In the final installment in our series on the Institute for Economics and Peace’s Global Peace Index we turn to the concept of Positive Peace. Negative peace is the absence of violence and fear of violence. Positive Peace is the attitudes, institutions, and structures that develop and maintain peaceful communities. Attitudes are the norms, beliefs, and relationships within a society that influences how citizens interact and cooperate. Institutions are formal bodies, including government bodies, corporations, industry associations and labor unions, that may be responsible for or shape society through, for example, education or law. Structures can be formal or informal rules–like tax law or a queuing protocol–that create a code of conduct that a community follows and upon which citizens form views on morality and appropriate behavior. When attitudes make violence less tolerated, when institutions are responsive to society’s needs, and when structures establish nonviolent modes of conflict resolution, a community achieves high levels of Positive Peace. Those high levels of Positive Peace represent a society’s ability to address the needs of its citizens, satisfy their grievances, and resolve conflicts without violence.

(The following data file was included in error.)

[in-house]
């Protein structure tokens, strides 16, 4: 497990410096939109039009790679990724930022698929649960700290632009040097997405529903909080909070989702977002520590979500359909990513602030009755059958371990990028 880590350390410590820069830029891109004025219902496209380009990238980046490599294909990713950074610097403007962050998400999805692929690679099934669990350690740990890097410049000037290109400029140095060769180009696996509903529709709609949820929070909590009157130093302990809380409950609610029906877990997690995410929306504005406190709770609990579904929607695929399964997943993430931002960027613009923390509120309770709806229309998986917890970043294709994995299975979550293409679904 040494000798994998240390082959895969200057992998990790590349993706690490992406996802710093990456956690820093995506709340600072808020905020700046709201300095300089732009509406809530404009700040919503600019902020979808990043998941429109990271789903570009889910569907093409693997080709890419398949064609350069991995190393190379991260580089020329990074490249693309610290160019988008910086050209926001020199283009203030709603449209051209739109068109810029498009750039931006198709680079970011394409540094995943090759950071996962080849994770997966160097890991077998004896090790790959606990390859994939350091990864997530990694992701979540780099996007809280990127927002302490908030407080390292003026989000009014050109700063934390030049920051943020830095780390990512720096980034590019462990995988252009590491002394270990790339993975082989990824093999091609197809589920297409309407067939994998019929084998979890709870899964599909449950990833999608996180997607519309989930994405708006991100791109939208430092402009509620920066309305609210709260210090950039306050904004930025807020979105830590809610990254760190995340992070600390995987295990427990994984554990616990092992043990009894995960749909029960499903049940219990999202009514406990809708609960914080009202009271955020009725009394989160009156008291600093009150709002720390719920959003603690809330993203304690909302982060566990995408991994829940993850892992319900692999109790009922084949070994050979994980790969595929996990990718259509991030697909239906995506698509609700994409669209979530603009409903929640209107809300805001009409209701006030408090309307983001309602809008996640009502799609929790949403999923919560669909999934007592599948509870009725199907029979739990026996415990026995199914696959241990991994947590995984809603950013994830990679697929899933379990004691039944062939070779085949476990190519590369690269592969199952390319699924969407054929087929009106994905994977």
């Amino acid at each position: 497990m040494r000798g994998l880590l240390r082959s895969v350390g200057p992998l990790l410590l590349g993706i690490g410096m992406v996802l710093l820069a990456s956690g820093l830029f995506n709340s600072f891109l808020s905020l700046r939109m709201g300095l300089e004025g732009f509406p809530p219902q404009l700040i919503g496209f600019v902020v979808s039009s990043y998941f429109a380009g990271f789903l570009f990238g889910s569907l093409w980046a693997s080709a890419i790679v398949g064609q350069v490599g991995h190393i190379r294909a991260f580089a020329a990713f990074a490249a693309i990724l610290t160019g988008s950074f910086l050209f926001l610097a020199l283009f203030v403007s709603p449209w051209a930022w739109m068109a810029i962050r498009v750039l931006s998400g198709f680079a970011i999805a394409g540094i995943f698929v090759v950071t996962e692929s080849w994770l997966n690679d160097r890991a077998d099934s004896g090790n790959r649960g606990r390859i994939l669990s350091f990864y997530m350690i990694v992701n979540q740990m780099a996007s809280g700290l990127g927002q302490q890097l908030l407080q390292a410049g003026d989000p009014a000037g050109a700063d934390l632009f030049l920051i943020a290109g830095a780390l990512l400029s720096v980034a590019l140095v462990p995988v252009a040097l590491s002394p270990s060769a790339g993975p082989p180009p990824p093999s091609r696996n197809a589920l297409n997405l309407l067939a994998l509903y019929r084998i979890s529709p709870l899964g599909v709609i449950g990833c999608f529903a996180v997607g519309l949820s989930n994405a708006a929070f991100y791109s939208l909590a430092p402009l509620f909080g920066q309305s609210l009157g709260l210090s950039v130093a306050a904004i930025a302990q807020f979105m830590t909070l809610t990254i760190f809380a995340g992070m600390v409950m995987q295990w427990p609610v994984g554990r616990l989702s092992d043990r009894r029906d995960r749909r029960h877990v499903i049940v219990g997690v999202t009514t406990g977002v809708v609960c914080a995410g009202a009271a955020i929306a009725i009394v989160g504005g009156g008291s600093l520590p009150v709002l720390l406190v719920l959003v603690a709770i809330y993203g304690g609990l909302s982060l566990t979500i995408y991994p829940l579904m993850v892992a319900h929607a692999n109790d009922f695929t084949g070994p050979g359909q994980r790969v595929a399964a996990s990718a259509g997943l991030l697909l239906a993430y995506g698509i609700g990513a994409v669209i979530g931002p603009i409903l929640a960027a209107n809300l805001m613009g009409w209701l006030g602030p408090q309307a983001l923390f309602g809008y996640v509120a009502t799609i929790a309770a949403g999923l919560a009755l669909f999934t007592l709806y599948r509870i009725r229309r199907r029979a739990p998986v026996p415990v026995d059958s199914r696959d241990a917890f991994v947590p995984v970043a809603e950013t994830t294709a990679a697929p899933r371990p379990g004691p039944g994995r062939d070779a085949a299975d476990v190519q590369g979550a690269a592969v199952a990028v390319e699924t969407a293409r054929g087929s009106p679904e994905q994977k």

The image above shows the eight factors that contribute to the existence of, or lack of, Positive Peace.
There were improvements in the global levels of positive peace from 2005 until 2013, at which point it plateaued before a deterioration began in 2016. The regions that experienced the worst deteriorations were the Middle East and Northern Africa, followed by South America.